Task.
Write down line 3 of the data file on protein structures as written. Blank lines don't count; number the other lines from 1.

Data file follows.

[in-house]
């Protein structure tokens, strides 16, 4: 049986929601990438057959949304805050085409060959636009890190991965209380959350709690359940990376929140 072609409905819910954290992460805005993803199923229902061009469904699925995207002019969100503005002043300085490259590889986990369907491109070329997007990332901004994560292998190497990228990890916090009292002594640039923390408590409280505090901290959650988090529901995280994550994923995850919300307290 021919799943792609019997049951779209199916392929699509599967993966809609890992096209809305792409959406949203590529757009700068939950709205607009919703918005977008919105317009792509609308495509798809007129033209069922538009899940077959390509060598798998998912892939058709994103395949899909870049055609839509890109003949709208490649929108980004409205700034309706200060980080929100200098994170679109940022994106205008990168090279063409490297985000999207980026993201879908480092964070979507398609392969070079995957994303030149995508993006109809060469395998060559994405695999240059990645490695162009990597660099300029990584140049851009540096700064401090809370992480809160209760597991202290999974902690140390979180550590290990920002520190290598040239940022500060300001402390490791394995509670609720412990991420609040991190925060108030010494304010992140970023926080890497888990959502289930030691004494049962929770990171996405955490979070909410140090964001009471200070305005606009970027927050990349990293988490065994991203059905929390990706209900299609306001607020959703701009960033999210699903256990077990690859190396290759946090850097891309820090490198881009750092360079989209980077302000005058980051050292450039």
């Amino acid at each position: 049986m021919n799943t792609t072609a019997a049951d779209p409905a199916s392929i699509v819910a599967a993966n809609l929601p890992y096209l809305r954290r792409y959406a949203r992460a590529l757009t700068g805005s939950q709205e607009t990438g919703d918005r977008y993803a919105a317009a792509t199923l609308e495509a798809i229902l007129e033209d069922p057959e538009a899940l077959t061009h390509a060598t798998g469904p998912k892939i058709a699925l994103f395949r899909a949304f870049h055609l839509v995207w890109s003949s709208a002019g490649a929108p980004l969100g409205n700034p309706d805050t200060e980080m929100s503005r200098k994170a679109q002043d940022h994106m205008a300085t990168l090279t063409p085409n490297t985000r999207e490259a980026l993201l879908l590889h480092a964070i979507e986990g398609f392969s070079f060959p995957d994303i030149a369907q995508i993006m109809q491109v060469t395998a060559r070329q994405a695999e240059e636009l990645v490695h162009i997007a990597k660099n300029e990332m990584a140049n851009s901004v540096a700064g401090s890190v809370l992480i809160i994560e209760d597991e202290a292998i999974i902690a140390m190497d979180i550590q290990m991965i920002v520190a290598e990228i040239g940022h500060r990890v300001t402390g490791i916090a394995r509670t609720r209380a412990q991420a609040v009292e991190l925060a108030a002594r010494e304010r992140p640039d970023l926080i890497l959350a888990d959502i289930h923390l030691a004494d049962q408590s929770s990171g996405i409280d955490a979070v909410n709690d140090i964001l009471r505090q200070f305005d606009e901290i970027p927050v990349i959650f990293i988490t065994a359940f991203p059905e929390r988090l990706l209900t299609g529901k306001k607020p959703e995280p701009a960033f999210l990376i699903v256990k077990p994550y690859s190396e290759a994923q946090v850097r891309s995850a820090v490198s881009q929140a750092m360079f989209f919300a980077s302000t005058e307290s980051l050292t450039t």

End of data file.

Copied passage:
């Amino acid at each position: 049986m021919n799943t792609t072609a019997a049951d779209p409905a199916s392929i699509v819910a599967a993966n809609l929601p890992y096209l809305r954290r792409y959406a949203r992460a590529l757009t700068g805005s939950q709205e607009t990438g919703d918005r977008y993803a919105a317009a792509t199923l609308e495509a798809i229902l007129e033209d069922p057959e538009a899940l077959t061009h390509a060598t798998g469904p998912k892939i058709a699925l994103f395949r899909a949304f870049h055609l839509v995207w890109s003949s709208a002019g490649a929108p980004l969100g409205n700034p309706d805050t200060e980080m929100s503005r200098k994170a679109q002043d940022h994106m205008a300085t990168l090279t063409p085409n490297t985000r999207e490259a980026l993201l879908l590889h480092a964070i979507e986990g398609f392969s070079f060959p995957d994303i030149a369907q995508i993006m109809q491109v060469t395998a060559r070329q994405a695999e240059e636009l990645v490695h162009i997007a990597k660099n300029e990332m990584a140049n851009s901004v540096a700064g401090s890190v809370l992480i809160i994560e209760d597991e202290a292998i999974i902690a140390m190497d979180i550590q290990m991965i920002v520190a290598e990228i040239g940022h500060r990890v300001t402390g490791i916090a394995r509670t609720r209380a412990q991420a609040v009292e991190l925060a108030a002594r010494e304010r992140p640039d970023l926080i890497l959350a888990d959502i289930h923390l030691a004494d049962q408590s929770s990171g996405i409280d955490a979070v909410n709690d140090i964001l009471r505090q200070f305005d606009e901290i970027p927050v990349i959650f990293i988490t065994a359940f991203p059905e929390r988090l990706l209900t299609g529901k306001k607020p959703e995280p701009a960033f999210l990376i699903v256990k077990p994550y690859s190396e290759a994923q946090v850097r891309s995850a820090v490198s881009q929140a750092m360079f989209f919300a980077s302000t005058e307290s980051l050292t450039t």